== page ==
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roobarb

Any issues with widening gateway/cutting into hedge

We've been approached by our neighbouring farmer, who wants to widen one of his gateway's, which would mean cutting into one of our hedges/banks. He has shown us what he wants to do, and it impacts on relatively little of our hedge/land, in all no more than a metre or so of hedge/bank. We've no problems with this because it's a bit of hedge/land which is just scrub, and right at the end of our field so has no impact on us particularly. He said he would put in place a new hedge/bank (plant up with hedging etc.) and while that is growing put a stock-proof fence in place.

He also asked how much we would want for it - which threw us a bit, as it is such a small amount of land it has little monetary value. However, we can see that some monetary compensation may be in order. We were thinking 100 - does that seem reasonable?

Are there any issues that we should raise? Because it is such a small area of land it we really don't think it needs to involve solicitors/land registry etc.

Any thoughts?
Midland Spinner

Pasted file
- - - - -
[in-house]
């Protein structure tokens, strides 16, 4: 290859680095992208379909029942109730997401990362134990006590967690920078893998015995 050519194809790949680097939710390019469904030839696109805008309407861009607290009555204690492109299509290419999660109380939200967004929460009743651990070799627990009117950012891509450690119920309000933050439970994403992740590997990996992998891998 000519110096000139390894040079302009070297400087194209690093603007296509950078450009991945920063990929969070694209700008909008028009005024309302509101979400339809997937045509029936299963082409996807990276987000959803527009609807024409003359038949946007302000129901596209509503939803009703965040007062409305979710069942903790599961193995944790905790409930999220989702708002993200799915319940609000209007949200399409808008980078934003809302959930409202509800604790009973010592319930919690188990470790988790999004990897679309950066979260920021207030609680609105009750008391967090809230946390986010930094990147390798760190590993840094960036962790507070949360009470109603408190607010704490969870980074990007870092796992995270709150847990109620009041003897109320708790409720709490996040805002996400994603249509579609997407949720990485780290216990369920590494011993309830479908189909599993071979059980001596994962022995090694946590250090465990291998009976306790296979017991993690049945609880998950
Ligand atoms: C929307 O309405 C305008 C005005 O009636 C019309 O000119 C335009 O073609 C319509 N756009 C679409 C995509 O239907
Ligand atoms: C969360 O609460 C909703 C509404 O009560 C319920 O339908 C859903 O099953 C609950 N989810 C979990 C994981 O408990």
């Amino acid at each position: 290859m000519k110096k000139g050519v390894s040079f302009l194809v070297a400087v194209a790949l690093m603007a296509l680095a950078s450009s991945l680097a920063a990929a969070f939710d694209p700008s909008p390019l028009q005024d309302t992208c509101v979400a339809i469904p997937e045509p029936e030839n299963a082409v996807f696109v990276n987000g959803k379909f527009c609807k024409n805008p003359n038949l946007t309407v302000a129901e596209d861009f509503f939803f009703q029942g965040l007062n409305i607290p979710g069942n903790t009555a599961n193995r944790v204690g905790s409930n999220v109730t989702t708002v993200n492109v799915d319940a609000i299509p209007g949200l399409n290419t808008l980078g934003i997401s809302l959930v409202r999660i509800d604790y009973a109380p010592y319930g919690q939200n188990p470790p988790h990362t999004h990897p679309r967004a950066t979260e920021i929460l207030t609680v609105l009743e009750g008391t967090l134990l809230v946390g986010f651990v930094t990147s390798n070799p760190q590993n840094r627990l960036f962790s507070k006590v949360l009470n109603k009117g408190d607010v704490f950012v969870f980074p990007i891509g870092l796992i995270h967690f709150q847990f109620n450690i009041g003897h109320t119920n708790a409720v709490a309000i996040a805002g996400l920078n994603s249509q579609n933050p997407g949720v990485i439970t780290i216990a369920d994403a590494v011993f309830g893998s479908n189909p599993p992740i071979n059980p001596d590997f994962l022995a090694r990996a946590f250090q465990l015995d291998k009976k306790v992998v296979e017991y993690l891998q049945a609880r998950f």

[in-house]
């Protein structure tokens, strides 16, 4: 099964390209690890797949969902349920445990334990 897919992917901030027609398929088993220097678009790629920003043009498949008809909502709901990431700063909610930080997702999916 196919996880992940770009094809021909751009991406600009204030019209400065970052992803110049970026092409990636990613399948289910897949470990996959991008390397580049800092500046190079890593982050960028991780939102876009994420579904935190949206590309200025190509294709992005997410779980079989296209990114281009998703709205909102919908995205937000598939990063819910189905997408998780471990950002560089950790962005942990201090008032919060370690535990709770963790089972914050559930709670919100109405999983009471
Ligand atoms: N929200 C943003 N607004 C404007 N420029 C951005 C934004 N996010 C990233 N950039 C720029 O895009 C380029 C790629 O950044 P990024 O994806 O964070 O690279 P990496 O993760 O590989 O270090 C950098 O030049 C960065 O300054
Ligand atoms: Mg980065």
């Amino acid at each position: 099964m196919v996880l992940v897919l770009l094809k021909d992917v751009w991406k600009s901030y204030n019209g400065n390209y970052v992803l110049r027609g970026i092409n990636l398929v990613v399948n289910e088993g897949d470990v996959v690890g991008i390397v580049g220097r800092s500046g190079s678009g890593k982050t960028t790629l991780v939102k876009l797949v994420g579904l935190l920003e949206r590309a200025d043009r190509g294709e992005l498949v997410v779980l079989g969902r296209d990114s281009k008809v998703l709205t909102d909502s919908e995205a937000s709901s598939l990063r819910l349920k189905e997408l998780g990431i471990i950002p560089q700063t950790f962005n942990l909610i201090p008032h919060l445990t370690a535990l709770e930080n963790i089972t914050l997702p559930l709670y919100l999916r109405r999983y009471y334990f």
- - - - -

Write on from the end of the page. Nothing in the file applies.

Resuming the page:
It might affect the boundaries which could be a problem when / if you come to sell.

Don't assume that just because it's a small piece of land it doesn't need legal advice. At the very least I'd ask a solicitor whether it's something they'd quote for.
Nick

Are you intending to sell him the land, or keep him and let him have access? What happens if he moves away and your new neighbour is a git you fall out with? Or, if you wish to sell and have to declare that part of your land is driven over every day?

I'd speak to a solicitor, and get it drawn up. Needn't cost much, and as he's offering to pay, it keeps everything emotion free at a later date.
spuds

roobarb
try your question on this site www.gardenlaw
lots of info on this site
Rob R

As others have said, it definitely needs to be drawn up legally, but how much area are we talking about, in square metres?
roobarb

After all this, the farmer has widened the entrance more from his side, so doesn't need to touch our hedge for now. However, he has sold the silage in the field, which will mean large tractor/trailers using the entrance (hence his reason for widening it), so he may yet still come back to us to move the hedge a bit.

I probably didn't make it very clear that it is just improving the "splay line" (is that the right term?) from our direction into his entrance, so it will affect only 1-2metres of hedge, moving it in by less than 1 metre - hence why we don't think it needs the boundaries redrawing. (Given the red lines on the land registry maps are thick enough to equate to a few metres in themselves, this change to the boundary line is pretty meaningless from their perspective I would have thought).
Mistress Rose

Judging by the accuracy of the land registry, and now the rural land registry which is even worse, no it won't make a lot of difference. I would still be inclined to see if a solicitor advises any legal aggreement though. Your own solicitor should be able to advise on this over the phone for minimal cost.
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